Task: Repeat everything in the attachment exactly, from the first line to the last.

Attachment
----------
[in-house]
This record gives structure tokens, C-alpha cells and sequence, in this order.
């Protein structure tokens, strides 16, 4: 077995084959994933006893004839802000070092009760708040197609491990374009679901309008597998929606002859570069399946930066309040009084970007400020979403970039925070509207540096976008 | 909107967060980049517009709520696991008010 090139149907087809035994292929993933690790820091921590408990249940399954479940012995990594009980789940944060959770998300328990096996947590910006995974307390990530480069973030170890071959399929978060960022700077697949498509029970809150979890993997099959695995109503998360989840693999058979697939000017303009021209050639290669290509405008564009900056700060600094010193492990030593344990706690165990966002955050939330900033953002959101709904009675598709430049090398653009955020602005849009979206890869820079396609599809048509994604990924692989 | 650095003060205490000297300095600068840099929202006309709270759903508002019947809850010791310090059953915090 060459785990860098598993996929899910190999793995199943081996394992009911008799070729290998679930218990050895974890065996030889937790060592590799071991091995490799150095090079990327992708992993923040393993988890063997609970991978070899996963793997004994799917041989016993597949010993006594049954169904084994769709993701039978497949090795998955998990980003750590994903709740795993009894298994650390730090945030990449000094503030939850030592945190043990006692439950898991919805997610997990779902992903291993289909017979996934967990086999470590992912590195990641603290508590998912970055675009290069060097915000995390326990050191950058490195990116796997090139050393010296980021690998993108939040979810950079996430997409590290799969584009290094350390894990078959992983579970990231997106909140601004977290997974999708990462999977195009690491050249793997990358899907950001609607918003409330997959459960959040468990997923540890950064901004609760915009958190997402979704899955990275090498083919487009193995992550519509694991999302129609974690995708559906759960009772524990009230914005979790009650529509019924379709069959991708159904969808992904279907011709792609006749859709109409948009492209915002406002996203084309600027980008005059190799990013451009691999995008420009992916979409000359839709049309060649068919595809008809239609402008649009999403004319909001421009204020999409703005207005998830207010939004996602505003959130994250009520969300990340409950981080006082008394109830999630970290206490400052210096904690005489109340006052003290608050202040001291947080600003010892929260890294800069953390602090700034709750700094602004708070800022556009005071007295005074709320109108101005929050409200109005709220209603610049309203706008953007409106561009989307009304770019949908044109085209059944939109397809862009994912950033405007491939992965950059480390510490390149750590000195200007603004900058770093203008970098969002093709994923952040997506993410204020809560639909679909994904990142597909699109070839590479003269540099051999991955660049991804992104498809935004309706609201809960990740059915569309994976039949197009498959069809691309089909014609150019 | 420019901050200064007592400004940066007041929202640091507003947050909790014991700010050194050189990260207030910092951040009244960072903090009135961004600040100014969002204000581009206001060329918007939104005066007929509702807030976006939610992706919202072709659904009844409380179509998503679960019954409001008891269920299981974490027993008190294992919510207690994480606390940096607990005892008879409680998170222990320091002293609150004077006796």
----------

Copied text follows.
[in-house]
This record gives structure tokens, C-alpha cells and sequence, in this order.
């Protein structure tokens, strides 16, 4: 077995084959994933006893004839802000070092009760708040197609491990374009679901309008597998929606002859570069399946930066309040009084970007400020979403970039925070509207540096976008 | 909107967060980049517009709520696991008010 090139149907087809035994292929993933690790820091921590408990249940399954479940012995990594009980789940944060959770998300328990096996947590910006995974307390990530480069973030170890071959399929978060960022700077697949498509029970809150979890993997099959695995109503998360989840693999058979697939000017303009021209050639290669290509405008564009900056700060600094010193492990030593344990706690165990966002955050939330900033953002959101709904009675598709430049090398653009955020602005849009979206890869820079396609599809048509994604990924692989 | 650095003060205490000297300095600068840099929202006309709270759903508002019947809850010791310090059953915090 060459785990860098598993996929899910190999793995199943081996394992009911008799070729290998679930218990050895974890065996030889937790060592590799071991091995490799150095090079990327992708992993923040393993988890063997609970991978070899996963793997004994799917041989016993597949010993006594049954169904084994769709993701039978497949090795998955998990980003750590994903709740795993009894298994650390730090945030990449000094503030939850030592945190043990006692439950898991919805997610997990779902992903291993289909017979996934967990086999470590992912590195990641603290508590998912970055675009290069060097915000995390326990050191950058490195990116796997090139050393010296980021690998993108939040979810950079996430997409590290799969584009290094350390894990078959992983579970990231997106909140601004977290997974999708990462999977195009690491050249793997990358899907950001609607918003409330997959459960959040468990997923540890950064901004609760915009958190997402979704899955990275090498083919487009193995992550519509694991999302129609974690995708559906759960009772524990009230914005979790009650529509019924379709069959991708159904969808992904279907011709792609006749859709109409948009492209915002406002996203084309600027980008005059190799990013451009691999995008420009992916979409000359839709049309060649068919595809008809239609402008649009999403004319909001421009204020999409703005207005998830207010939004996602505003959130994250009520969300990340409950981080006082008394109830999630970290206490400052210096904690005489109340006052003290608050202040001291947080600003010892929260890294800069953390602090700034709750700094602004708070800022556009005071007295005074709320109108101005929050409200109005709220209603610049309203706008953007409106561009989307009304770019949908044109085209059944939109397809862009994912950033405007491939992965950059480390510490390149750590000195200007603004900058770093203008970098969002093709994923952040997506993410204020809560639909679909994904990142597909699109070839590479003269540099051999991955660049991804992104498809935004309706609201809960990740059915569309994976039949197009498959069809691309089909014609150019 | 420019901050200064007592400004940066007041929202640091507003947050909790014991700010050194050189990260207030910092951040009244960072903090009135961004600040100014969002204000581009206001060329918007939104005066007929509702807030976006939610992706919202072709659904009844409380179509998503679960019954409001008891269920299981974490027993008190294992919510207690994480606390940096607990005892008879409680998170222990320091002293609150004077006796």